featured image: Bazaar in the Stockholm Stock Exchange 1885 in favor of Artur Hazelius and the Nordic Museum. The participants are dressed in ancient Nordic costumes.


By Brigitte Vézina, Intellectual Property and Cultural Heritage Advisor at Brigitte Vézina – Law & Culture

Have you ever thought about cultural appropriation and what it means for your creative practice? Read on to find out how to identify it and avoid it.

How can I tell if it’s cultural appropriation?

First of all, let’s make sure we’re all on the same page about what the term “cultural appropriation” really means. The phenomenon has attracted a huge amount of attention but the term itself has been used and abused to mean everything and anything, often describing situations that are perhaps culturally insensitive but not strictly “appropriation.”

Unfortunately, there’s no agreed definition, but I have come up with four factors to guide us in determining whether we’re facing a case of cultural appropriation:

  1. Use of a cultural expression (a legend, a dance, a song, a pattern, an embroidery, a design, a textile, a piece of jewelry…) in a different cultural context
  2. In a situation of power imbalance (the taker is from a relatively dominant culture)
  3. Without any involvement of the source culture (no acknowledgement, no payment, no permission…)
  4. That results in harm to the source culture (economic, social, cultural harm…).

Beware though that there’s no magic formula and deciding what amounts to cultural appropriation is done on a case-by-case basis. Real examples include:

  • the use of traditional embroideries originating from the Mixe people in Mexico by French designer Isabel Marant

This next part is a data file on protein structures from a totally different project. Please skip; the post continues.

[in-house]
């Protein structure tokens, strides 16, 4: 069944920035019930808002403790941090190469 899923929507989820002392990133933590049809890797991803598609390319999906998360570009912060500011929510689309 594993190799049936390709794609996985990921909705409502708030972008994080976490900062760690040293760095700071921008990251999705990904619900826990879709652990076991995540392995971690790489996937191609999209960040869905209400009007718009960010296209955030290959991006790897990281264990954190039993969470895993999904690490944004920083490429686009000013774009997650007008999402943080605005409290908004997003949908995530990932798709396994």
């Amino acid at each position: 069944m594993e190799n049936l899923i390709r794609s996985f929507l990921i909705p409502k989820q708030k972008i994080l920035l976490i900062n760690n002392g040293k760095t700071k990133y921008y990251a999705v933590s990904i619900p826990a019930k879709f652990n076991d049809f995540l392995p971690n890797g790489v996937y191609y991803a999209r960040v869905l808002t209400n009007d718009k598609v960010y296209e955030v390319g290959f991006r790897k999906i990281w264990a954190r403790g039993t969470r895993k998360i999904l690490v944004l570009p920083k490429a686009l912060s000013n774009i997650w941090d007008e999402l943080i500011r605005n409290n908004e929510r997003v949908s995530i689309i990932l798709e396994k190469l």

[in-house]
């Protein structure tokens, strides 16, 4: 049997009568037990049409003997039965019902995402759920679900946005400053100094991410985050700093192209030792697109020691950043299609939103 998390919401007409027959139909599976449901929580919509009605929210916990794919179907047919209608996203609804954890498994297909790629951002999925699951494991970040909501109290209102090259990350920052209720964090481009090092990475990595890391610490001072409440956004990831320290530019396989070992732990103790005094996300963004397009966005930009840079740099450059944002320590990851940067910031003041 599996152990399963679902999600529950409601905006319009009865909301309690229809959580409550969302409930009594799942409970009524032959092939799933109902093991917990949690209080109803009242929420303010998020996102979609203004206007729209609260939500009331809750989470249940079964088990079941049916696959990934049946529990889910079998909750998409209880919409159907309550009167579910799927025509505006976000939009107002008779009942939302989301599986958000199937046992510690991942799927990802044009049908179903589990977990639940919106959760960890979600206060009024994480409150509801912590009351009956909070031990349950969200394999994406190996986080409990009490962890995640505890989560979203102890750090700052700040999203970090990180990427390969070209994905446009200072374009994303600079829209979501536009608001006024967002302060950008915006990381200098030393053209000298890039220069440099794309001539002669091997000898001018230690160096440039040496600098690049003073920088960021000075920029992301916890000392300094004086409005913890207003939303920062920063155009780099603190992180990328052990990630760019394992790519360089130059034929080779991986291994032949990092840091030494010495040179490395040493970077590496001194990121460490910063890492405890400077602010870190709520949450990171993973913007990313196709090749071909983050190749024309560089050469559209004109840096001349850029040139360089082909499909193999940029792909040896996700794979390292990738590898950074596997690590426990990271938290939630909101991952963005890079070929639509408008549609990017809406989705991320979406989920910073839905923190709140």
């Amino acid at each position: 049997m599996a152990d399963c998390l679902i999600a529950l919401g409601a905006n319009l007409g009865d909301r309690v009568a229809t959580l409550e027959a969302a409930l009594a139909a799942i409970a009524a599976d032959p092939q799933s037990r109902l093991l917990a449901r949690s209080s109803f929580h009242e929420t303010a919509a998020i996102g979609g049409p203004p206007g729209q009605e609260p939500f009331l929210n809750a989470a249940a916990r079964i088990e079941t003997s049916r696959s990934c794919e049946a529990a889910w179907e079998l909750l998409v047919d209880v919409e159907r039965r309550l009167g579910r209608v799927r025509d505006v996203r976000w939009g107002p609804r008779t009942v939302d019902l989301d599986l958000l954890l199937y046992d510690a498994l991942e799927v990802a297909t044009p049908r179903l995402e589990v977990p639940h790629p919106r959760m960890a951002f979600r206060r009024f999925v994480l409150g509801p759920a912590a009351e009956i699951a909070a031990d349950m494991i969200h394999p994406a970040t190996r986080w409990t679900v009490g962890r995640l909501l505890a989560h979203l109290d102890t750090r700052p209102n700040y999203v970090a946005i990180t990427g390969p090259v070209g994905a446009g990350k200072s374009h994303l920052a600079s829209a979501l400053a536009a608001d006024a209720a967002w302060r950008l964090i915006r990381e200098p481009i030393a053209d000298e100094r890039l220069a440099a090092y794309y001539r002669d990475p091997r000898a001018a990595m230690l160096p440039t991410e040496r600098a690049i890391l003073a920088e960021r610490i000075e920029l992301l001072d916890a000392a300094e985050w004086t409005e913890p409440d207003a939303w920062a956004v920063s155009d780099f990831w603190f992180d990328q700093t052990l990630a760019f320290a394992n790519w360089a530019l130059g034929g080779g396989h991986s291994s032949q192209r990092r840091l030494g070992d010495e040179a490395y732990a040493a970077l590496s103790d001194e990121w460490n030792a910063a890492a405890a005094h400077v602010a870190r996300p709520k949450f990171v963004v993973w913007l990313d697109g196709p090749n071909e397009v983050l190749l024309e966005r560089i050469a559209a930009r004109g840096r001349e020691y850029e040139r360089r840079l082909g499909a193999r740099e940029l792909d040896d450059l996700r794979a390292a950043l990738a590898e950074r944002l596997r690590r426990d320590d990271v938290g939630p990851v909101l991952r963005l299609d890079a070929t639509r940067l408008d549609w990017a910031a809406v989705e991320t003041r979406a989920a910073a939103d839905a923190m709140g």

• the wearing of a Native American feathered headdress during a lingerie fashion show
  • the copying of an Inuit parka design on a sweater by a British fashion label

Why should I care about cultural appropriation?

As societies evolve over time, some practices in the creative sector that might have been common and acceptable a few years ago are today greatly criticised because of the deep offense that they can cause. When dealing with traditional cultures, creatives, artists and designers need to seriously rethink the design and creation process, how “inspiration” is handled as well as making sure that everyone benefits financially and reputationally. That doesn’t mean that any form of cultural exchange should be banned. If anything, cross-cultural practice should be encouraged as all stand to gain from mutual influences. The key is to be mindful and use cultural elements with respect for the underlying culture and community.

What can I do to avoid cultural appropriation?

As a creative, you can follow these four steps to avoid engaging in harmful practices:

  1. Use with respect – research the culture and make sure you understand the meaning embedded in a cultural expression and do not distort that meaning
  2. Give credit where credit is due – acknowledge the source
  3. Use as little as possible and add a lot from your own imagination
  4. Ask for permission from the source community, engage in a genuine dialogue, enter into collaborations and share in mutually beneficial ways.


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